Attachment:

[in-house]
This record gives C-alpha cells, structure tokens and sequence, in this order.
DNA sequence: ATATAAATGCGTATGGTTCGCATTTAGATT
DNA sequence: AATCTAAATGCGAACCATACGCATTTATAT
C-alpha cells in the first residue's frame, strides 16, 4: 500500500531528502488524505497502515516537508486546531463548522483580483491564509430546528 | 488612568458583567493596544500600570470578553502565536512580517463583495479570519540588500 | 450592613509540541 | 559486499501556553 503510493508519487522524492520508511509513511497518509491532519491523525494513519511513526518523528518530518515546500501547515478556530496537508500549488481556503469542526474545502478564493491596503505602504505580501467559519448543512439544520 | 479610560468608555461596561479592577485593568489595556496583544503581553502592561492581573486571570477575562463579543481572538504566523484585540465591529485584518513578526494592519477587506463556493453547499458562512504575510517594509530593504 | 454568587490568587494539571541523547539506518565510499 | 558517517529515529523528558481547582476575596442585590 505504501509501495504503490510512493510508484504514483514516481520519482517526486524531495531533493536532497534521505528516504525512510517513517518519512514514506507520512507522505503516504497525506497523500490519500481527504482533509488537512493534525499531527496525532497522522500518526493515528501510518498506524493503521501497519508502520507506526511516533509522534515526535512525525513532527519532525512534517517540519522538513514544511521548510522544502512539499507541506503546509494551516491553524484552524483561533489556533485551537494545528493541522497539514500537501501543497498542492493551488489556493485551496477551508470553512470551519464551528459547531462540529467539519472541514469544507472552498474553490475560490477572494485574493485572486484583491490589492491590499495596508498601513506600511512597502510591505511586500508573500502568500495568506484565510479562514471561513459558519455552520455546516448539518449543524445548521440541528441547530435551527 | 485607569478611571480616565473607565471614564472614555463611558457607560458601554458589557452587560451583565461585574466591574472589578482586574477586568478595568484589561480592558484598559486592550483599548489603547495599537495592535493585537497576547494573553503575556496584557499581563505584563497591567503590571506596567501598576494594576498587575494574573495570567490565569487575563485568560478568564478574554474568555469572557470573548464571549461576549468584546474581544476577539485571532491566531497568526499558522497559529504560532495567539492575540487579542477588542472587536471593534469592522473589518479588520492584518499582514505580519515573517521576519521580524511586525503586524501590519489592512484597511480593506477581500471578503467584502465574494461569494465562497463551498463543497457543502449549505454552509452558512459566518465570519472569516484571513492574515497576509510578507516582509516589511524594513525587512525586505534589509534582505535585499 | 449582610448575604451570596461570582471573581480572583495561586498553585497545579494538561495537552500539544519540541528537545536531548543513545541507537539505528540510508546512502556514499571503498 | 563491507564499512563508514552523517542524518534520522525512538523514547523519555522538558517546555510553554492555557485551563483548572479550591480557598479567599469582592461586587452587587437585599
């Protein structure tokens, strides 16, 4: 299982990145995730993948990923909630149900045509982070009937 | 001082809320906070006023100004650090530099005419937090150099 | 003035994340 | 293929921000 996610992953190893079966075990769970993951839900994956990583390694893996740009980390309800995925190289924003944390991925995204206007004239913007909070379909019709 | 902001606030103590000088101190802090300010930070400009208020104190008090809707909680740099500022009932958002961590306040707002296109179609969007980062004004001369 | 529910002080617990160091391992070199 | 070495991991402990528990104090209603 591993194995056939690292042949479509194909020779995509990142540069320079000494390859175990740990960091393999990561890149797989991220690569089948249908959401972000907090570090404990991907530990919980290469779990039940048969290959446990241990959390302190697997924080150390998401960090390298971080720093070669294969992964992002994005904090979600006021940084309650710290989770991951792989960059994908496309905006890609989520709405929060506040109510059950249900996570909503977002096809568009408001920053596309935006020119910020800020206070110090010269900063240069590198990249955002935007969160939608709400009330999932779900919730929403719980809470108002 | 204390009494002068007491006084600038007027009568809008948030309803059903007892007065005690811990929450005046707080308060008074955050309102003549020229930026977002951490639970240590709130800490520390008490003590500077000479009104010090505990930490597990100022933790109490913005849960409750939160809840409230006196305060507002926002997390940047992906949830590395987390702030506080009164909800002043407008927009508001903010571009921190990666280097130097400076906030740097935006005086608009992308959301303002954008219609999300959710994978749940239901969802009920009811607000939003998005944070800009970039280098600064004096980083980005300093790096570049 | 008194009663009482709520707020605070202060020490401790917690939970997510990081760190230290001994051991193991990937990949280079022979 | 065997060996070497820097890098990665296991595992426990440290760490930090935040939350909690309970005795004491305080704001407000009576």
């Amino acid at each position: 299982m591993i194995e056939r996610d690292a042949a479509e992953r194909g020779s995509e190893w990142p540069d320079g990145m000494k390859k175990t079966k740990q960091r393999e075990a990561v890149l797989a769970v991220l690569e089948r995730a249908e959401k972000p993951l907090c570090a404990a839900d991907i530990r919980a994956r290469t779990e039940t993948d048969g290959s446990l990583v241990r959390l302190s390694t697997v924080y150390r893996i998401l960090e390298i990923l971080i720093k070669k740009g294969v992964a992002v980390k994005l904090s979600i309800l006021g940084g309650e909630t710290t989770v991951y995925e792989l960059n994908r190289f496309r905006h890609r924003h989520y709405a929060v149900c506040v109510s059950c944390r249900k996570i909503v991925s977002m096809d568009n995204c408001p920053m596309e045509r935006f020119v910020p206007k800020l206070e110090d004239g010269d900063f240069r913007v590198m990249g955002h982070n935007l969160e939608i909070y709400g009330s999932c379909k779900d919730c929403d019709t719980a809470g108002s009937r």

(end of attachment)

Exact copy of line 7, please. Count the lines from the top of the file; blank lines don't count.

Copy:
């Amino acid at each position: 299982m591993i194995e056939r996610d690292a042949a479509e992953r194909g020779s995509e190893w990142p540069d320079g990145m000494k390859k175990t079966k740990q960091r393999e075990a990561v890149l797989a769970v991220l690569e089948r995730a249908e959401k972000p993951l907090c570090a404990a839900d991907i530990r919980a994956r290469t779990e039940t993948d048969g290959s446990l990583v241990r959390l302190s390694t697997v924080y150390r893996i998401l960090e390298i990923l971080i720093k070669k740009g294969v992964a992002v980390k994005l904090s979600i309800l006021g940084g309650e909630t710290t989770v991951y995925e792989l960059n994908r190289f496309r905006h890609r924003h989520y709405a929060v149900c506040v109510s059950c944390r249900k996570i909503v991925s977002m096809d568009n995204c408001p920053m596309e045509r935006f020119v910020p206007k800020l206070e110090d004239g010269d900063f240069r913007v590198m990249g955002h982070n935007l969160e939608i909070y709400g009330s999932c379909k779900d919730c929403d019709t719980a809470g108002s009937r």